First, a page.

Returning to discover something new

When I started this blog at the beginning of the year, it was to share a parent’s perspective on children’s books and on reading with my children. And I’ve tried to set out some of my thoughts about the blog and about why I write it in the pages here. As I’ve gone along, I’m aware of feeling that I need to review what is new. Will I be telling you about authors you haven’t heard of, books that have just been published? Sometimes.

But I don’t review books when I first find them, first buy them, first read them. Because if I did, I could only give you my perspective, and what I’m trying to share is mine and my children’s perspective, the experience of a book with them. So I wait. I wait until they’re engaged, until we’ve read it several times, until I can start to observe their response as the book becomes familiar and my children develop a relationship with it.

And sometimes they’re interested, and sometimes it’s months later that a book I thought they’d passed by suddenly engages their attention. Or, as has happened recently, they read a book over and over and then stop for months – before coming back to it again. Over the last few weeks, my daughter has reunited us with gorgeous books that we loved, and I reviewed, and then she put aside.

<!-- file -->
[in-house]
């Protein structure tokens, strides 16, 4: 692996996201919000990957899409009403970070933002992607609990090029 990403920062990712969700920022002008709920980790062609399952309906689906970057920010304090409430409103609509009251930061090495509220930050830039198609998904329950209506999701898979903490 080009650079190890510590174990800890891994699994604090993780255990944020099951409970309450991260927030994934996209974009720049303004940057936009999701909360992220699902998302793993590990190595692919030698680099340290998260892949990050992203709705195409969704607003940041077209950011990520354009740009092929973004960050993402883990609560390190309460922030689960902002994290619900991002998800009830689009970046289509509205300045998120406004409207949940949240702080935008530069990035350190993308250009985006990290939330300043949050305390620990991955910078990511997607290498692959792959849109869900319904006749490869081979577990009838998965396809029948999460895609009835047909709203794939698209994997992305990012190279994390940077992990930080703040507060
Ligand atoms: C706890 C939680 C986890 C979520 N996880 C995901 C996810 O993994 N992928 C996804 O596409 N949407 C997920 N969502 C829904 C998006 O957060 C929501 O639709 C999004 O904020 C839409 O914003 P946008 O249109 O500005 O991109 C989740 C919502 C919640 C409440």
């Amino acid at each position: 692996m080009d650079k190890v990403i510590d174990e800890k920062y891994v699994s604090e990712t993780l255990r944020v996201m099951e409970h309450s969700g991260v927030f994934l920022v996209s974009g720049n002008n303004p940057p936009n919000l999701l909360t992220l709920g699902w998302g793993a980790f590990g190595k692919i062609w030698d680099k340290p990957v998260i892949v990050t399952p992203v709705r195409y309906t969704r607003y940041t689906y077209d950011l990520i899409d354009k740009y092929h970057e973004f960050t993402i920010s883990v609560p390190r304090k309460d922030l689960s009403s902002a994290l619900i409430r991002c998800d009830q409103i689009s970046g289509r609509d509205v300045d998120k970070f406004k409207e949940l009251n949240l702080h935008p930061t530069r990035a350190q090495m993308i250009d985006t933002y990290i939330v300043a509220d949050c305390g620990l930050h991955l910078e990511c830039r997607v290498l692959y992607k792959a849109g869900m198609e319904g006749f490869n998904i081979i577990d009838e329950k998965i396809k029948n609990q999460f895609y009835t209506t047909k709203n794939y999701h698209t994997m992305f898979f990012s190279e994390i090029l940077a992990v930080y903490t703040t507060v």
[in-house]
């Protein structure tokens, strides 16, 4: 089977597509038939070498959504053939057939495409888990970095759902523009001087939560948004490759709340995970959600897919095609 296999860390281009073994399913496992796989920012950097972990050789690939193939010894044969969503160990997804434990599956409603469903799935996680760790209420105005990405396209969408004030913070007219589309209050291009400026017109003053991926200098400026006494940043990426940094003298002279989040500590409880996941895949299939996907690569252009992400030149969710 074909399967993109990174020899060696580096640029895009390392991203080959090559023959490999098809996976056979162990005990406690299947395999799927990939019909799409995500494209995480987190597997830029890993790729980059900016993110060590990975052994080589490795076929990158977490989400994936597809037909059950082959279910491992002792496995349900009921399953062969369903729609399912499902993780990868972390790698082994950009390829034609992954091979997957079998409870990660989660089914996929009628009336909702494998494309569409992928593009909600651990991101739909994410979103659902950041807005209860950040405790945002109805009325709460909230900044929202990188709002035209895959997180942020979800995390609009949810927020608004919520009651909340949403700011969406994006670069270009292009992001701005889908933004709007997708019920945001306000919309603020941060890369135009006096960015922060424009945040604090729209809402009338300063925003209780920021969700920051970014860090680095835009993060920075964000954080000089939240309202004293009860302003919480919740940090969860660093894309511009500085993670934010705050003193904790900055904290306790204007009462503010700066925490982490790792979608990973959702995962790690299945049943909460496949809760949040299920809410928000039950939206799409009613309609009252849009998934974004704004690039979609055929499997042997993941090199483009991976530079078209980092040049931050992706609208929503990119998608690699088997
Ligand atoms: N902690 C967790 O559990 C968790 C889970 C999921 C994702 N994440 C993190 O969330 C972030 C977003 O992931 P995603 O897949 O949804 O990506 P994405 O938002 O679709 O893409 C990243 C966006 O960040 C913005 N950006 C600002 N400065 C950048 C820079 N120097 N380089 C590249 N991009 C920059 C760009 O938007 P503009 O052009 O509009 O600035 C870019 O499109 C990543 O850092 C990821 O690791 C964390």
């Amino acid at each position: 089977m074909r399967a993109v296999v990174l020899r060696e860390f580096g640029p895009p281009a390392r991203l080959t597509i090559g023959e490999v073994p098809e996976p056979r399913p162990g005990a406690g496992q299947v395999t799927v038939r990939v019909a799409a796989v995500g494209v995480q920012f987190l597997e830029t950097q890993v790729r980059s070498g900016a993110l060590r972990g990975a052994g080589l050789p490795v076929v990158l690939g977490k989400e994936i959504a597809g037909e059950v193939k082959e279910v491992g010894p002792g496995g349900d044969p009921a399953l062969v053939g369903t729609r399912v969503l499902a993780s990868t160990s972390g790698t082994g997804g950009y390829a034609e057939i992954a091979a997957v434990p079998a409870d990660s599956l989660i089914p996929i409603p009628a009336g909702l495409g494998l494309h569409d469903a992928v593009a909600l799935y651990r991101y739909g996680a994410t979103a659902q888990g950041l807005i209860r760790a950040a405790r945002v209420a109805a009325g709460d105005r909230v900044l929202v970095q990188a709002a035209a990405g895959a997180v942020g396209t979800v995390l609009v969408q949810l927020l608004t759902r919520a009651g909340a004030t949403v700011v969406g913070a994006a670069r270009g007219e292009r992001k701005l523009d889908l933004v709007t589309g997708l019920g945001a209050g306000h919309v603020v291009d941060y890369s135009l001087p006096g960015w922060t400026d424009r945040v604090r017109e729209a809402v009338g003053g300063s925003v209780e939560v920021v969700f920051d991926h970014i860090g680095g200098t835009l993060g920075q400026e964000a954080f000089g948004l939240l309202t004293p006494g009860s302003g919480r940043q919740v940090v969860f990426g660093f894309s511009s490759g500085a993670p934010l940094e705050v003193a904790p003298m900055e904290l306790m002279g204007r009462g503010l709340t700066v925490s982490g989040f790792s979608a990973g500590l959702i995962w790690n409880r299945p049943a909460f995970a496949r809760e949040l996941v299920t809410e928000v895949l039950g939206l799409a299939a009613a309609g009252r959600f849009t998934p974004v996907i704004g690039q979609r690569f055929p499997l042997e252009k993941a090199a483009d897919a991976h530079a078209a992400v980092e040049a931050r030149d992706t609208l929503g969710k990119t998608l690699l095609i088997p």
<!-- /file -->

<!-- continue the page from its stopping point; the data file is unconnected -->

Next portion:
We’ve been reading Juana Martinez-Neal’s Zonia’s Rain Forest again, and this time the cleared trees and damaged land seem to resonate more for her. She’s still interested in the animals and counting them, but now when we turn the page she says ‘The planet is hurt.’ She’s growing up, understanding more, connecting ideas she’s heard in other places – and so many of these gorgeous, rich books are there to grow with her, yielding more, teaching, inspiring, encouraging her each time she goes back to them.

To my delight, she asked for ‘the one with the hands’, and after a couple of false starts, I realised she meant Dancing Hands, one of my favourites from Margarita Engle and Rafael Lopez – and it is delicious and poetic and lyrical all over again. And – music to my ears – the call, ‘Will you read me the Secret of the Tattered Shoes?’ (by Jackie Morris, illustrated by Ehsan Abdollahi) in all its melancholy but uplifting beauty.

The lessons for me? Every book has its day, eventually. And keep them accessible, for serendipitous re-discovery.

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